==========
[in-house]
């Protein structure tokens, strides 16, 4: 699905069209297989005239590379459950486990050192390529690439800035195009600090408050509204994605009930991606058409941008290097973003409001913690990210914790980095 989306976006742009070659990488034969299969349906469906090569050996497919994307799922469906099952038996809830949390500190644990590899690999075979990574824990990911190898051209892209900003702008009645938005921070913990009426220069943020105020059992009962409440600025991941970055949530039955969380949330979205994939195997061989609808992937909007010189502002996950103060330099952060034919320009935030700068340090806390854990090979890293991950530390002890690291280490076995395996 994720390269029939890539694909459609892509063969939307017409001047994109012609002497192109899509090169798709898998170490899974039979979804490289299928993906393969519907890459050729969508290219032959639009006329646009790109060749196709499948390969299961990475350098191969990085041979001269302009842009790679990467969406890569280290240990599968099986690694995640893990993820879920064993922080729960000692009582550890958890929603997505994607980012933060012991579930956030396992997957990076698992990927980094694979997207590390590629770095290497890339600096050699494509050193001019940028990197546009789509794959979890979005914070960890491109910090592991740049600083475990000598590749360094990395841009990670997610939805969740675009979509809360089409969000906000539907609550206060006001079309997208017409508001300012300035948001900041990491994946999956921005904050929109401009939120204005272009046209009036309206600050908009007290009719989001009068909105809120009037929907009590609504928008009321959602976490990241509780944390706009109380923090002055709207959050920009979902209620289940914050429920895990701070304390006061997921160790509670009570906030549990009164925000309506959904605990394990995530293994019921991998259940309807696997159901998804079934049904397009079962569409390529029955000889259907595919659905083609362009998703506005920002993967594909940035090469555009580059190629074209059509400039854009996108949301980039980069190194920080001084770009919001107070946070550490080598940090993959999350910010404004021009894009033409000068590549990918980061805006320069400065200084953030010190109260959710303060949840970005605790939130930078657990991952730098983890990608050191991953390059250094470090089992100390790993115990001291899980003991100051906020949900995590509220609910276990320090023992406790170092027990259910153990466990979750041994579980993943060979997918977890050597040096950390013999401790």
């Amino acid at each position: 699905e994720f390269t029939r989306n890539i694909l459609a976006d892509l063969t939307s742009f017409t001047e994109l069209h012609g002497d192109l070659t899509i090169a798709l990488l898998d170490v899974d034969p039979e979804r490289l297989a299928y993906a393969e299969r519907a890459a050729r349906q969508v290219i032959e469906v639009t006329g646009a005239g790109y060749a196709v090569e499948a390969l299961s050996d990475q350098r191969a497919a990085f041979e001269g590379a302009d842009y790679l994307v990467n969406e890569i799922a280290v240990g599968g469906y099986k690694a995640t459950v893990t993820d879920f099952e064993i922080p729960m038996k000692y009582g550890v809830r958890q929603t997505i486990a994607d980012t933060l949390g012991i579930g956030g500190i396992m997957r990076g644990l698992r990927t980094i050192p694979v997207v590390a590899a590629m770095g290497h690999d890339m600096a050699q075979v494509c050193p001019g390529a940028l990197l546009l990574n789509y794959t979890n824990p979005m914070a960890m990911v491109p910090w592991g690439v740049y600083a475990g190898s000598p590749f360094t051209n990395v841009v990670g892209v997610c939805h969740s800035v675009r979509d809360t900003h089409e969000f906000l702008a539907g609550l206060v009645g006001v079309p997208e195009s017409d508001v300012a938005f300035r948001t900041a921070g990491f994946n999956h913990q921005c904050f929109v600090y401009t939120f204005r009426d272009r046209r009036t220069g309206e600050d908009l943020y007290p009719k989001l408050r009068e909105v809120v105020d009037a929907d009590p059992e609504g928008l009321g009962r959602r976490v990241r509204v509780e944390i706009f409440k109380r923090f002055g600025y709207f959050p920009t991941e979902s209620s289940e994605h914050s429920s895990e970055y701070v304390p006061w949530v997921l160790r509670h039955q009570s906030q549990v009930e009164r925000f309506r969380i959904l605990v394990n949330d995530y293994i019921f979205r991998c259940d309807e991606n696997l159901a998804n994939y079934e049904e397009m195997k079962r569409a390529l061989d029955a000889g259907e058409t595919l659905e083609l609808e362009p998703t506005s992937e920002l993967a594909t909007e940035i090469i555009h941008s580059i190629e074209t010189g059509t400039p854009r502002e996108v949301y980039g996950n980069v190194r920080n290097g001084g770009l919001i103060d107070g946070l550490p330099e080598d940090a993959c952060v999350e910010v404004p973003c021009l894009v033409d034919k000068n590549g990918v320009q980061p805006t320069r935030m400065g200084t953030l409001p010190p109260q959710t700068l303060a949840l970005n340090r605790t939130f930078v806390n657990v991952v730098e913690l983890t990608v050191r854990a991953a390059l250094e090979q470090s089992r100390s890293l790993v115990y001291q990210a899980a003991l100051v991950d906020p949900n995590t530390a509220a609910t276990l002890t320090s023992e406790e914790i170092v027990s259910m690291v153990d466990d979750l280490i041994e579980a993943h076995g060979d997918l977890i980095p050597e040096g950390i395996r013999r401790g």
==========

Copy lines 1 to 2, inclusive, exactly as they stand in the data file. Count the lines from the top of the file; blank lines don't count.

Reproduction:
[in-house]
């Protein structure tokens, strides 16, 4: 699905069209297989005239590379459950486990050192390529690439800035195009600090408050509204994605009930991606058409941008290097973003409001913690990210914790980095 989306976006742009070659990488034969299969349906469906090569050996497919994307799922469906099952038996809830949390500190644990590899690999075979990574824990990911190898051209892209900003702008009645938005921070913990009426220069943020105020059992009962409440600025991941970055949530039955969380949330979205994939195997061989609808992937909007010189502002996950103060330099952060034919320009935030700068340090806390854990090979890293991950530390002890690291280490076995395996 994720390269029939890539694909459609892509063969939307017409001047994109012609002497192109899509090169798709898998170490899974039979979804490289299928993906393969519907890459050729969508290219032959639009006329646009790109060749196709499948390969299961990475350098191969990085041979001269302009842009790679990467969406890569280290240990599968099986690694995640893990993820879920064993922080729960000692009582550890958890929603997505994607980012933060012991579930956030396992997957990076698992990927980094694979997207590390590629770095290497890339600096050699494509050193001019940028990197546009789509794959979890979005914070960890491109910090592991740049600083475990000598590749360094990395841009990670997610939805969740675009979509809360089409969000906000539907609550206060006001079309997208017409508001300012300035948001900041990491994946999956921005904050929109401009939120204005272009046209009036309206600050908009007290009719989001009068909105809120009037929907009590609504928008009321959602976490990241509780944390706009109380923090002055709207959050920009979902209620289940914050429920895990701070304390006061997921160790509670009570906030549990009164925000309506959904605990394990995530293994019921991998259940309807696997159901998804079934049904397009079962569409390529029955000889259907595919659905083609362009998703506005920002993967594909940035090469555009580059190629074209059509400039854009996108949301980039980069190194920080001084770009919001107070946070550490080598940090993959999350910010404004021009894009033409000068590549990918980061805006320069400065200084953030010190109260959710303060949840970005605790939130930078657990991952730098983890990608050191991953390059250094470090089992100390790993115990001291899980003991100051906020949900995590509220609910276990320090023992406790170092027990259910153990466990979750041994579980993943060979997918977890050597040096950390013999401790």